All these years later, sometimes at our family dinners, even with all the cutlery available, I will still without realizing what I’m doing, find myself drawn to leave the table and sit on a nearby couch, my legs crossed. I will use my fingers to feel the food’s texture and savour its flavors (after having washed and sanitized my hands of course). As I savour and eat absentmindedly, I’ll watch the family interactions around the dining table and smile, revelling in the warmth glowing in my heart. Even in a pandemic, our table may be limited to ten, but there is so much to celebrate.
All these many years past those childhood experiences, now my family too live in a world filled with hospitality. My husband Erik, and his Dad Harry, built our family country inn. My mother-in-law Erika and I decorated it. For the past eleven plus years, Nestleton Waters Inn has hosted many guests who gather with families and friends to celebrate special occasions, like weddings, anniversaries, 90th birthdays, and of course the holidays too! Always there are place settings…
A part of our inn packages is helping the hosts select their preferred place settings, the type of fabric of the linens for the tables, satin’s, pinch pleats, damasks, the colours, like blush or champagne, the type of napkin and its fold. Will there be chargers, napkin rings, name cards, favour toppers? There could be elegant centrepieces, candles, lanterns. There’s so much detail set up for each table! After the event, guests are often urged before they leave from a festive feast, to take the floral centrepiece with them, and take a favour! Sometimes we use baby trees from a local tree farm as favours, their fledgling root bases wrapped in burlap and tied with ribbon. Or sometimes a host will make their own jars of homemade jelly. One groom even created a personalized wooden cookie for each guest, with their name burnt into the wood and an art design of something they loved, like baking or dancing.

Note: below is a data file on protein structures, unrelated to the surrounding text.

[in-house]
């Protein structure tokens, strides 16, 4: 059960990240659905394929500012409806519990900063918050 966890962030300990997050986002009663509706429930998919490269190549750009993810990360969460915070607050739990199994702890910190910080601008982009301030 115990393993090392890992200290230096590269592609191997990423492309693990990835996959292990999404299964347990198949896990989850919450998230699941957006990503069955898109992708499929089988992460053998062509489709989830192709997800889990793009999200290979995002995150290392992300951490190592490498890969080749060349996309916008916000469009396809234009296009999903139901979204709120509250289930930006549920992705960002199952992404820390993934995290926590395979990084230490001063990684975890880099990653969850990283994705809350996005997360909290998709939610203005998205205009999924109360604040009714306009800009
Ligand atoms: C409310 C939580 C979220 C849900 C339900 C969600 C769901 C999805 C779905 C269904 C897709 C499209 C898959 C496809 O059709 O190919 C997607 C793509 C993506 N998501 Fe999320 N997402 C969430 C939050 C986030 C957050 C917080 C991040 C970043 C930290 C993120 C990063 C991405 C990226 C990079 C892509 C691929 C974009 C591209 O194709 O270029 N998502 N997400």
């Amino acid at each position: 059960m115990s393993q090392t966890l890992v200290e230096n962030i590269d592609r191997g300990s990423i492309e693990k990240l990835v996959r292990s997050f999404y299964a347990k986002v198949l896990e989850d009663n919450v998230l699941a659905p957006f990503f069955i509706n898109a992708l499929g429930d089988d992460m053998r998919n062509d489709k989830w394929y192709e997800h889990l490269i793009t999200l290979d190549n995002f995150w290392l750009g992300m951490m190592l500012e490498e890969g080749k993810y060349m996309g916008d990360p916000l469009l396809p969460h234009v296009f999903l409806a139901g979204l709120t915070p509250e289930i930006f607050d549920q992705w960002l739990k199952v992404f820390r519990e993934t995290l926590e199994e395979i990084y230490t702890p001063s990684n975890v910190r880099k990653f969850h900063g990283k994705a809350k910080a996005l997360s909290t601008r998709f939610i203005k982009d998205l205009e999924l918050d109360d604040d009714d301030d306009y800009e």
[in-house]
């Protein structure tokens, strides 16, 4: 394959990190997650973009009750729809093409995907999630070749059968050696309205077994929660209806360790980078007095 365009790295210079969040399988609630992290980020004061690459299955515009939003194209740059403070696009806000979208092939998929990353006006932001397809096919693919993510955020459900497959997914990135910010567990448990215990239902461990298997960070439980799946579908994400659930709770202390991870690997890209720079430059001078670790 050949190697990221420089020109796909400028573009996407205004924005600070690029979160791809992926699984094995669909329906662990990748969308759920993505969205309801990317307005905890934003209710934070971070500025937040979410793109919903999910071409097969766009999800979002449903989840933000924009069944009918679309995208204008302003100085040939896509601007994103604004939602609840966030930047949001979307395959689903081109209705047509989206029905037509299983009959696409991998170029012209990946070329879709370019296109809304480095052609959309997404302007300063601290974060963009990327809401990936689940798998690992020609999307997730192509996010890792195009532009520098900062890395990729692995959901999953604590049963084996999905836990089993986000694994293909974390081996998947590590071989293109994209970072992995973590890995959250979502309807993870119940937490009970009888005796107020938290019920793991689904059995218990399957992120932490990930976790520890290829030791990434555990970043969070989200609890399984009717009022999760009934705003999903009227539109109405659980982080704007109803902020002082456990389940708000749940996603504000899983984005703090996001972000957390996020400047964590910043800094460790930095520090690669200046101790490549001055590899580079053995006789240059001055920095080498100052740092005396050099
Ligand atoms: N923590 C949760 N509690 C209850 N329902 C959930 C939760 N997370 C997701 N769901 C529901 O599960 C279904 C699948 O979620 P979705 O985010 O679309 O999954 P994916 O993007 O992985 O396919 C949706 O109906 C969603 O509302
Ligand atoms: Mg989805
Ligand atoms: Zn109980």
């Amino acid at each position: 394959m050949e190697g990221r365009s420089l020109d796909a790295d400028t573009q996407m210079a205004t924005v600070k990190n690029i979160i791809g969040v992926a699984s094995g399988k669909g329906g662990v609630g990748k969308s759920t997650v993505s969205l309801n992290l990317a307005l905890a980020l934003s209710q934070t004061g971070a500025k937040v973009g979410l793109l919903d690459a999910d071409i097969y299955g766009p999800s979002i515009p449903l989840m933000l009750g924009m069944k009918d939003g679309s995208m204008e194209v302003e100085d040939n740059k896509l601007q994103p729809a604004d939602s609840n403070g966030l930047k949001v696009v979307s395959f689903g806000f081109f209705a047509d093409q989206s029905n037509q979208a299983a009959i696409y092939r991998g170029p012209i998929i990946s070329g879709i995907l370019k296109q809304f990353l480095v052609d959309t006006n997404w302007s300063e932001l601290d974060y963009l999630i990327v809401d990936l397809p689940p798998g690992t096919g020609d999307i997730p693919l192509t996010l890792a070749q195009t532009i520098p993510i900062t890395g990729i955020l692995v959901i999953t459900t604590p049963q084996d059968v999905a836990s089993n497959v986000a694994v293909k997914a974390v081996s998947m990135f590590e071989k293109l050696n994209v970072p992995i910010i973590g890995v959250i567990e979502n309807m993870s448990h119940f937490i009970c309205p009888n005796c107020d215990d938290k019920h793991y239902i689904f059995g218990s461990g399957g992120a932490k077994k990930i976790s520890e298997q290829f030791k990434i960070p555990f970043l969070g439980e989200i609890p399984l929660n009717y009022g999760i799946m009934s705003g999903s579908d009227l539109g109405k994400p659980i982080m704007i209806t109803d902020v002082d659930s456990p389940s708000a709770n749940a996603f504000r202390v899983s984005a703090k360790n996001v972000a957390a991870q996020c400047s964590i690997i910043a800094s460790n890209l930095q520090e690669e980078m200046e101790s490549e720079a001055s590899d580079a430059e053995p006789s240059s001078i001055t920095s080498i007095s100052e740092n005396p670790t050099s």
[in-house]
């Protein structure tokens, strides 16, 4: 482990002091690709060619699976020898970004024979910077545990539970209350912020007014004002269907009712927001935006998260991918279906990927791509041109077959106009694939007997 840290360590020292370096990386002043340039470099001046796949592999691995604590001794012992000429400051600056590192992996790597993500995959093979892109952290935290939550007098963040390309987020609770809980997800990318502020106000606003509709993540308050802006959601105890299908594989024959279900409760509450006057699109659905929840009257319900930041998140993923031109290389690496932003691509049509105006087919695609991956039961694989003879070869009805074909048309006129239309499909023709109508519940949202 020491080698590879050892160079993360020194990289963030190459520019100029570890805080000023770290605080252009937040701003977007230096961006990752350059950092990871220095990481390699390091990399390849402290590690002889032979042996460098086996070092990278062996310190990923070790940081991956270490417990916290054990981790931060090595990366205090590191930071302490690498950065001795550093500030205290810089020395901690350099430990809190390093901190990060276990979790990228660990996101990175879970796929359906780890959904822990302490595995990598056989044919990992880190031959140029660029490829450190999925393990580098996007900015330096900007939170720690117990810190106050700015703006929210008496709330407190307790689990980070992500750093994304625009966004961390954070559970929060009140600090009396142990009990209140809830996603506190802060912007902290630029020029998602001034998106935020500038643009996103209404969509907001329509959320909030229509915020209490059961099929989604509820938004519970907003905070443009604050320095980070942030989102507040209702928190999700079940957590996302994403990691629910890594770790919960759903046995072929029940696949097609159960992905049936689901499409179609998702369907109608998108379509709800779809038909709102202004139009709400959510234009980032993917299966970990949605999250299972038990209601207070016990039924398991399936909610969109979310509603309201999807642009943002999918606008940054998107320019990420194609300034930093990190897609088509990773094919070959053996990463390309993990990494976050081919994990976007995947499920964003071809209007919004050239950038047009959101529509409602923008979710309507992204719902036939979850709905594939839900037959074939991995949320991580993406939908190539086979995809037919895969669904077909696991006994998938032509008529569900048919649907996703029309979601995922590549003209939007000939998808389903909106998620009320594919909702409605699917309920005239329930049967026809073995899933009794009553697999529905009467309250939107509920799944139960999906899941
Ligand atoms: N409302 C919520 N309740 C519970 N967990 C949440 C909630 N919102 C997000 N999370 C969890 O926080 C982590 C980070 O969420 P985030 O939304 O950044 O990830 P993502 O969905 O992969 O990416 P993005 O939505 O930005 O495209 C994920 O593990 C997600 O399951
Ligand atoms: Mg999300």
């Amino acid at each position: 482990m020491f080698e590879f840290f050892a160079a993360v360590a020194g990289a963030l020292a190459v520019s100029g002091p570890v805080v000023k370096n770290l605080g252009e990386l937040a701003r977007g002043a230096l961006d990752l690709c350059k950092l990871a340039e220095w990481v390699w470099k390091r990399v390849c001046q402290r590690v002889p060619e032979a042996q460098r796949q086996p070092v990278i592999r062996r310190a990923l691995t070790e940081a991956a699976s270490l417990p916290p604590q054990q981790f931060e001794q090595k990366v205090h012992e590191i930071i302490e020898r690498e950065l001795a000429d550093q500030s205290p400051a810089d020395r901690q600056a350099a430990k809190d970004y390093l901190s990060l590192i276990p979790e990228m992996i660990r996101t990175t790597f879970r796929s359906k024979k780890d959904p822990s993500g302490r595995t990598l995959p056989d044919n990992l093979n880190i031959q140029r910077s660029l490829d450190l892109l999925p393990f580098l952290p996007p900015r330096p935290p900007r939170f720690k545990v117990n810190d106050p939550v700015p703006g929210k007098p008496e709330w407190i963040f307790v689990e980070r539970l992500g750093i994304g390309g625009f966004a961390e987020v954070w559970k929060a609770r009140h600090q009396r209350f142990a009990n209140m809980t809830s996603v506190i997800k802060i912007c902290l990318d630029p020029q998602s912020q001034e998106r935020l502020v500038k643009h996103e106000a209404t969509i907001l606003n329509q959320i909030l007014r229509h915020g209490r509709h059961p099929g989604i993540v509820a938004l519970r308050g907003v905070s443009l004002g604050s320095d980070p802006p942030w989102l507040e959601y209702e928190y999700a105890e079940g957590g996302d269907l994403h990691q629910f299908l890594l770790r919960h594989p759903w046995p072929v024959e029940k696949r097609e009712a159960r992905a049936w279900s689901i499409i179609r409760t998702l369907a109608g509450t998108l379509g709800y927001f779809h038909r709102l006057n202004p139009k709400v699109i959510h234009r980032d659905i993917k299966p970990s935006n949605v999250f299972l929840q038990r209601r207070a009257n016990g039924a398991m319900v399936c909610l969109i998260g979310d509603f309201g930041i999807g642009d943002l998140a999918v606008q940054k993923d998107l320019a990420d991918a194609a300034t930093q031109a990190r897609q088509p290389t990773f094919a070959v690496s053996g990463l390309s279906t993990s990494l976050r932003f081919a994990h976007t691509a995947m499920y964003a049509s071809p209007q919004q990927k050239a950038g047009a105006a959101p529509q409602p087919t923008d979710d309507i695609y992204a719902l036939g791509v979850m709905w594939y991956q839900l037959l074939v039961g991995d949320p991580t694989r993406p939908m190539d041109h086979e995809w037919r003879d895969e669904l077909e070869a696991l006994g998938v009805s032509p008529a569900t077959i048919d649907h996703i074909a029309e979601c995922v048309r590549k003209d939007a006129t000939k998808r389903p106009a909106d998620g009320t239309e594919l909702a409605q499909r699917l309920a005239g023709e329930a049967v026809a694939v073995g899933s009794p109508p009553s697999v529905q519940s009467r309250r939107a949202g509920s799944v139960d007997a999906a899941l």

What the hosts are really doing, is showing love. They’re creating a magical world especially prepared for their guests to walk into, where they will learn significant preparations were made to let them know they are valued and important; that for a moment in time where a special occasion is celebrated, they were invited and welcomed to join in, to help slow down time, to celebrate together. Photographers and Videographers will try to capture it, phone cameras will try to capture it. Hopefully our hearts will capture it.
Long after the guests have left, and diligent staff stay late to tidy and box dishes and cutlery that crews from rental companies will pick up later, I will often sit in my basement inn apartment. As stars twinkle out my window, I’ll write a poem that will be shared with the hosts and friends on social media. Usually the poem is short, just a few stanzas, because I’m tired… ha ha.
Why write a poem? It’s to remember. Because special occasion place settings are more than cutlery shots to be captured by cameras… I need to “taste” my memories and savour… As I write the poems, it’s my own way of capturing the moments, the highlights of what I saw that day… Love.
“I watched you get married, say pledges, and vows,
And all of your guests and your family, said wows!
For this was the moment you’d all waited for,
To be with the one that you love and adore.
Your tables were set, and the candles alight.
You feasted and toasted late into the night.
And although was no dancing (pandemic you see),
Our hearts hold forever, memories under marquee.”
So this holiday, when you create your own magic, whatever your preparations and place settings look like, whatever type of food you serve, take a few moments to remember the special people in your life who have shown you hospitality and kindness. In their honour, why not make new memories? May your place settings be filled with love. Here’s to your love forever!
From Deborah, and all your friends, At Nestleton Waters Inn xo